Naoko Yoshino’s status as a cultured musician and a harpist of superb technical control is asserted in the opening track of this, her first solo recording. Her phrasing is finely moulded, her articulation splendidly varied and clear, her use of tone colour enhancing but not obtrusive, her sound happily free from the mechanical noises that are the harpist’s bête noire – the low-register trill in the first movement of the Spohr (first at 1'40'') isn’t as easy as it is made to sound here, and she is most adept in preventing notes from outstaying their musical welcome. In short, one may listen to the message without being overly conscious of the medium.
Recordings of romantic harp music often lean heavily on pleasant pieces by harpists, spiced with tricks of the instrument’s trade, and arrangements; here, only the Debussy is arranged (the Prokofiev is marked “for piano or harp”), and the only tricksy bits are in Tournier’s piece, more ragtime than jazz; gestural sweeps across the strings, and sound ‘cumuli’ are in thankfully short supply. Casella offers the most substantial fare in what is in fact a more than usually interesting programme of this instrumental genre.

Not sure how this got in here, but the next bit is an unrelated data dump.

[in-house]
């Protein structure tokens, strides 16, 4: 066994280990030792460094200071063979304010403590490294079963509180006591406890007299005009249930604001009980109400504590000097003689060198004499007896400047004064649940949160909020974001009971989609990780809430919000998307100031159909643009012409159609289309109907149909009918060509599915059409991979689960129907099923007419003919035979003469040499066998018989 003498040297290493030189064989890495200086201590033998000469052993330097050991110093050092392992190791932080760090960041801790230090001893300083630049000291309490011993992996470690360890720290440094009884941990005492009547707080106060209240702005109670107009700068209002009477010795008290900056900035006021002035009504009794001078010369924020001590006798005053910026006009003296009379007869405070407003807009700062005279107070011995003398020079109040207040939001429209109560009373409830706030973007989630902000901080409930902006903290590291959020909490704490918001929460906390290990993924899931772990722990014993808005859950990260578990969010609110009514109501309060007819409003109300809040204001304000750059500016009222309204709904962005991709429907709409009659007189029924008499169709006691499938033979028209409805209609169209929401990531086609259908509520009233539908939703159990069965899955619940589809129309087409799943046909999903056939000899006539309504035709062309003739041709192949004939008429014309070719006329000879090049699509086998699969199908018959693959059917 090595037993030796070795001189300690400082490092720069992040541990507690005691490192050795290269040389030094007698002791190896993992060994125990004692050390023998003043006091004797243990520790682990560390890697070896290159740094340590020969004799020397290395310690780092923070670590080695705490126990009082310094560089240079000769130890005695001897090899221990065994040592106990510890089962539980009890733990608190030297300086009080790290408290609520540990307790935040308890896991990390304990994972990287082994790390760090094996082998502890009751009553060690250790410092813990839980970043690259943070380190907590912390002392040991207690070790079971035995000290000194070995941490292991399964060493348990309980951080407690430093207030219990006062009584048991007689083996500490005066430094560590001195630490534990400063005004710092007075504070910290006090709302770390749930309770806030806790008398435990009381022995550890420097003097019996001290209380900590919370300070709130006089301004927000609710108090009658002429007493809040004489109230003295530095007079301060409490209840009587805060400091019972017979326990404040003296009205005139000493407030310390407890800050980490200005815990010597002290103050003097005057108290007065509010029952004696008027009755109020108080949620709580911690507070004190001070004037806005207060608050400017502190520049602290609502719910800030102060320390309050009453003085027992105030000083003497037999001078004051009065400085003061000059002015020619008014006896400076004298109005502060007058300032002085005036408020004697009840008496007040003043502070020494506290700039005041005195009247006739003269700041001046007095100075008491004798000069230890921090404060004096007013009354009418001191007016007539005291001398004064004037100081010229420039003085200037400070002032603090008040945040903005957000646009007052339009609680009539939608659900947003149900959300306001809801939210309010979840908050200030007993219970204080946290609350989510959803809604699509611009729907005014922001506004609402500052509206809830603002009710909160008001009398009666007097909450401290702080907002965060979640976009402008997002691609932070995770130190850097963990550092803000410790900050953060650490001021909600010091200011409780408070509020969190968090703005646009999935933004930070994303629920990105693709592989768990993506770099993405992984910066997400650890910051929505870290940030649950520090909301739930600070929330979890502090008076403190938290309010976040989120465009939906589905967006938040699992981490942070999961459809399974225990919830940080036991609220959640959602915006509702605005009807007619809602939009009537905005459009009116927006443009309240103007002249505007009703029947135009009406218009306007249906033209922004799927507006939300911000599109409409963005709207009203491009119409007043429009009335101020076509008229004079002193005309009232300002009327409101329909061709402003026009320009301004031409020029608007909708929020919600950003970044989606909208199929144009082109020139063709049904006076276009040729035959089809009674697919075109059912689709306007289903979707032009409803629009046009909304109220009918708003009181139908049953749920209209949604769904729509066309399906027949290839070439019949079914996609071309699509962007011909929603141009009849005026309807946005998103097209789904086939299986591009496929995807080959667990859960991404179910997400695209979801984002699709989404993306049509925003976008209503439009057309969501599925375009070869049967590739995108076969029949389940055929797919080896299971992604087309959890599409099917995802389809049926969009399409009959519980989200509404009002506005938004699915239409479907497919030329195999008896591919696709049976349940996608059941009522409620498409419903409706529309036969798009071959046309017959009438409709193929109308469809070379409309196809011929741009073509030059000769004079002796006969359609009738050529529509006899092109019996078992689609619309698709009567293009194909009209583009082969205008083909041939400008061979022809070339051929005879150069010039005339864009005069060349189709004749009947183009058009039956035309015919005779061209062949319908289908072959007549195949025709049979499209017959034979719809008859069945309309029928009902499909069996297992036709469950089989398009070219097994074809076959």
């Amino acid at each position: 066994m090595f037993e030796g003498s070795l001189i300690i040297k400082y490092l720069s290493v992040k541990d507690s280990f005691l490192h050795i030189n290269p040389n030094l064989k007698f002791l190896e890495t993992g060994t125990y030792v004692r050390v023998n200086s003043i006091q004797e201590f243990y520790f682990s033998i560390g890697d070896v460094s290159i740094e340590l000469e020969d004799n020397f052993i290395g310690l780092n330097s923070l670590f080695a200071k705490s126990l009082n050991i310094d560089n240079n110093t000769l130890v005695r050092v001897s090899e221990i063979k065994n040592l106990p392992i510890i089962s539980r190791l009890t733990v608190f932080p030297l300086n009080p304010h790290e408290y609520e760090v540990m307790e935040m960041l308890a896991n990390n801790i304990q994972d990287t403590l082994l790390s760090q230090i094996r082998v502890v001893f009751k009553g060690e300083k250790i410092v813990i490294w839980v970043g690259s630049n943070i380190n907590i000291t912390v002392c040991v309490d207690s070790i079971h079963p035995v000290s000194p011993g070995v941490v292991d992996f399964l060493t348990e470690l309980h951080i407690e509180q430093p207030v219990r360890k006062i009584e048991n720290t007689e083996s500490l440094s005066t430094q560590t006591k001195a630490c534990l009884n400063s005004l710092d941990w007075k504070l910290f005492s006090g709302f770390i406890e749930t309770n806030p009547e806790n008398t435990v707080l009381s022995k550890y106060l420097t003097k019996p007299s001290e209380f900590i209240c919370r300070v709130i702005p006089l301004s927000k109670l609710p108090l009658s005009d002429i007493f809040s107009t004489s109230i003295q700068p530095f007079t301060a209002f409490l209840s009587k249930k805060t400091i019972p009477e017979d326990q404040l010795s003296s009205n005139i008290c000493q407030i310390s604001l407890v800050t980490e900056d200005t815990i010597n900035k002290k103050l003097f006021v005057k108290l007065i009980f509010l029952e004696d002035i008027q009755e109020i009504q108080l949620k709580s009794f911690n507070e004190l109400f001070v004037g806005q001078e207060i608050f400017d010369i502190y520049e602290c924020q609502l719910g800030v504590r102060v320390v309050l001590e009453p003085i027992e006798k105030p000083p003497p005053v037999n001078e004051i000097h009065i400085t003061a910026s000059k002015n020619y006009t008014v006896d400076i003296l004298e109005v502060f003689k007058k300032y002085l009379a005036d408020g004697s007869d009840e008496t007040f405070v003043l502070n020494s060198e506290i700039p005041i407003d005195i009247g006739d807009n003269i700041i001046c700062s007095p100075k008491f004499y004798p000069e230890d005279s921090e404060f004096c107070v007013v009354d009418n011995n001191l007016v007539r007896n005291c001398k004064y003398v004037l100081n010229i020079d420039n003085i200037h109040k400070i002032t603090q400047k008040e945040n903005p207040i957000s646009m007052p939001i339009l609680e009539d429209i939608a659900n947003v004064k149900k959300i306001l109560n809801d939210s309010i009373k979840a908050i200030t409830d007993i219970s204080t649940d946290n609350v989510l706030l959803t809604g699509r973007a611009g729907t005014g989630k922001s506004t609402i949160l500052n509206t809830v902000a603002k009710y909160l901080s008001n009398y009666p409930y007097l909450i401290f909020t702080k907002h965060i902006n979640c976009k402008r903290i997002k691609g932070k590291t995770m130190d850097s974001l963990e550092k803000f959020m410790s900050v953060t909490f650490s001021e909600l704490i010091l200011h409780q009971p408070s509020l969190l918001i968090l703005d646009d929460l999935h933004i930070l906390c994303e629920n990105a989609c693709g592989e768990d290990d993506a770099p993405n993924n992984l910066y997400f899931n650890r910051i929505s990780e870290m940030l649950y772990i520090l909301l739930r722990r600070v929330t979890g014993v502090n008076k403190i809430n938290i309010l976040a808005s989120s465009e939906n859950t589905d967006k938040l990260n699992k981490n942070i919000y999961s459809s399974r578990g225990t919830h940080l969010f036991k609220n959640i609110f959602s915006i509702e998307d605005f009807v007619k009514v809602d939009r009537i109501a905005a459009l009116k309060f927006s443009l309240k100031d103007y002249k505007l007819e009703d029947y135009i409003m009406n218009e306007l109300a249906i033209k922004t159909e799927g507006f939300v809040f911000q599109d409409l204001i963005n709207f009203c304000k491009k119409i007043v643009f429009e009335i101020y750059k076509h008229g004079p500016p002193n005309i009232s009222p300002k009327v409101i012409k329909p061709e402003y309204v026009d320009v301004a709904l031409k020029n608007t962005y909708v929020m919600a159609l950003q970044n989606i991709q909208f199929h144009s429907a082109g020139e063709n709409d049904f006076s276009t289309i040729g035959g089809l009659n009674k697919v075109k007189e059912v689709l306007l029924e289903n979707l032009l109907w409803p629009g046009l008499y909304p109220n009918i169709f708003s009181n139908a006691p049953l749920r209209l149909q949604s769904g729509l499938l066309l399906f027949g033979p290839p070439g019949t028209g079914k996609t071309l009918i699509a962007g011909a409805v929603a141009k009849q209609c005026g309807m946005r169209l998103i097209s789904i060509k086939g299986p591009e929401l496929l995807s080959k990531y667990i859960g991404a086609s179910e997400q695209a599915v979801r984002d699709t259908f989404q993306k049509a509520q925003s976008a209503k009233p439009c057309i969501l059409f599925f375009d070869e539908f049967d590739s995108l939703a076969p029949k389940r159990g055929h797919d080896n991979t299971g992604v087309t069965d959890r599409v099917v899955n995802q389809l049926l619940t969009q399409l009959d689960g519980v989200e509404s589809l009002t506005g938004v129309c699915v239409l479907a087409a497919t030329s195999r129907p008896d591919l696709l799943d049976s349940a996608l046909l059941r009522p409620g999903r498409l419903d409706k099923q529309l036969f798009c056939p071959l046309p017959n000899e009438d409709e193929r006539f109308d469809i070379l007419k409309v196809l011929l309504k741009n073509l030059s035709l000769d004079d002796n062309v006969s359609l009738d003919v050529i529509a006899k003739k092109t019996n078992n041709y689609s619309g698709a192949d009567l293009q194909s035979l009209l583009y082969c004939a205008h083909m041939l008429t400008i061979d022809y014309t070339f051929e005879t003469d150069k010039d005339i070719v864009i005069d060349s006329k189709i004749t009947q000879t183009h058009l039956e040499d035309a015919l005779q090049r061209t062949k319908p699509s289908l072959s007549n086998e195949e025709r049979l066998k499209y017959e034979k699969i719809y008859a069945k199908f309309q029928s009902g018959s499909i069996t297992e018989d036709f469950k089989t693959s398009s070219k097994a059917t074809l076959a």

Yoshino is a musician, whose instrument happens to be the harp, and it shows to far better advantage than it has done in her previous recordings in various ensemble situations. Suppress any hesitation you may feel when faced with a harp-solo disc; this one is highly recommended.
by John Duarte